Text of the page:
Where the game lets itself down is in it’s multiplayer modes. Many fans will talk about the issues around cloud saves and not being able to transfer islands etc. But these issues are something that veterans of the series desire to make an experience more appealing to them. The true let down in New Horizons is that playing with friends and family is more hassle than it should be, a common theme across many of Nintendo’s IP’s. The game supports local multiplayer, indeed my daughter enjoys following me around as I play, but the second player has no inventory and therefore can’t fully experience the game as the main player can, with items going into the recycling, it makes the experience feel like you are giving away a controller to keep your younger sibling quiet while you play (which is indeed the true strategy behind handing my daughter a joy-con) although this can be changed by switching the leader of the group to give them the chance to experience your island. The game does also support online multiplayer, using the airport as a conduit in which to allow players into your island and to visit theirs. The issue with this comes when wanting to visit a friend’s island. The friend has to “open the gates” to their island and allow visitors to enter, thereby making it an experience that has to be pre-planned to a degree, there is no dropping by. Doing so also causes that players island progress to be paused while your player is loaded into the game. The online feature also relies heavily on the use of the online mobile app. Whilst this is a minor issue, the annoyance of having to go through a dialogue wall, feel like you are disturbing a friend’s gameplay in order to join their game, mess up their stuff and then run away all “KTHANXBAI” and vice versa certainly put me off at first and is a barrier to over come. But this is slightly better once you accept each other as best friends, but be warned, choose your best friends wisely as they have full access to hack and slash through your perfectly crafted environment!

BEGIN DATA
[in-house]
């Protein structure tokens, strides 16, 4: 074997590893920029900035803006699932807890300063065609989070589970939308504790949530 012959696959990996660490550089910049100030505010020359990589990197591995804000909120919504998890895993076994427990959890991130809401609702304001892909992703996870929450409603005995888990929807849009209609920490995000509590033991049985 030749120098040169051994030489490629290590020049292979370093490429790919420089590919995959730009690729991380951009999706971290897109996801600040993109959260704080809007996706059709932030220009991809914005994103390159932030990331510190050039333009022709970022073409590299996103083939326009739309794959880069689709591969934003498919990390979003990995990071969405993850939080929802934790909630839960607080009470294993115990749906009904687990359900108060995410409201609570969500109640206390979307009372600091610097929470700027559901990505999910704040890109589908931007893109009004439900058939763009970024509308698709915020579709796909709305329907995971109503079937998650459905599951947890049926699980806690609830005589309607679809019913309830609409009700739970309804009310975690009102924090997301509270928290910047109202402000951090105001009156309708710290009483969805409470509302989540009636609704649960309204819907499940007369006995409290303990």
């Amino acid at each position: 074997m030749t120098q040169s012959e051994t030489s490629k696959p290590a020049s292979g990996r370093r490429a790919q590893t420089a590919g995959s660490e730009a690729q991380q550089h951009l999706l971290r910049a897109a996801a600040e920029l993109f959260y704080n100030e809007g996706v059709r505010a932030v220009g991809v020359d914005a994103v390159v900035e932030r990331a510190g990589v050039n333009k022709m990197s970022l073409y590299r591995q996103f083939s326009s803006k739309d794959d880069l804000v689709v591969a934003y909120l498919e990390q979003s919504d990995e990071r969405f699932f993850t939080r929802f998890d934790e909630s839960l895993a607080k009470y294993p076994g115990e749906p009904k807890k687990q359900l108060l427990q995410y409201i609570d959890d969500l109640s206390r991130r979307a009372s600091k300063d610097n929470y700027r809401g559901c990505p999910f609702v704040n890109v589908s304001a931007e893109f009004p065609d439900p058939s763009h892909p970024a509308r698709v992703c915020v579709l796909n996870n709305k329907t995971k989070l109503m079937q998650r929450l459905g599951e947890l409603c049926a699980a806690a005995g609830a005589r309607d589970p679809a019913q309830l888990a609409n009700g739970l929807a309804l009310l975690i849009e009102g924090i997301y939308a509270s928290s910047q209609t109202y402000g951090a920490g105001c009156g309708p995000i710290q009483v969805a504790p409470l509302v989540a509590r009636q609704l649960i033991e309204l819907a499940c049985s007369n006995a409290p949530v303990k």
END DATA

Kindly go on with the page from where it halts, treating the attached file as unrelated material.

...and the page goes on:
In summary, Animal Crossing New Horizons is a must own game for anyone who has a love for life simulations games. For those who are new to the franchise, or life simulation games in general it is still a must own game! But be warned, these games are often very addictive without the added incentives of Nook Miles and other micro rewards. The gameplay is fun and enjoyable with little incentive to stop, indeed the game has optimised itself to have something to do regardless of the day or season. The graphics are crisp and the soundtrack is both varied at times but also able to blend into the background without becoming irritating. It is a fun game to play on a couch with friends or online and with regular content updates scheduled, Animal Crossing New Horizons will be a popular purchase for months, and probably years to come. Get it at your earliest convenience!
REVIEW CODE: A complimentary Nintendo Switch code was provided to Bonus Stage for this review. Please send all review code enquiries to firstname.lastname@example.org.
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Animal Crossing: New Horizons Review
Gameplay - 9/10
Graphics - 9/10
Sound - 9/10
Replay Value - 10/10
The latest game in Nintendo’s Animal Crossing series is finally here. Live your castaway getaway on your own, not so deserted island while still paying off debt.
- Crafting system means you will never run out of tasks again.
- Goal orientated tasks help to focus new players and those who prefer some structure.
- Nook miles….
- The museum is a thing of beauty.
- Online isn’t what it could have been.
- Repetitive text conversations that you can’t get out of.
- Stacking of items in your inventory is still not where it should be for a game like this.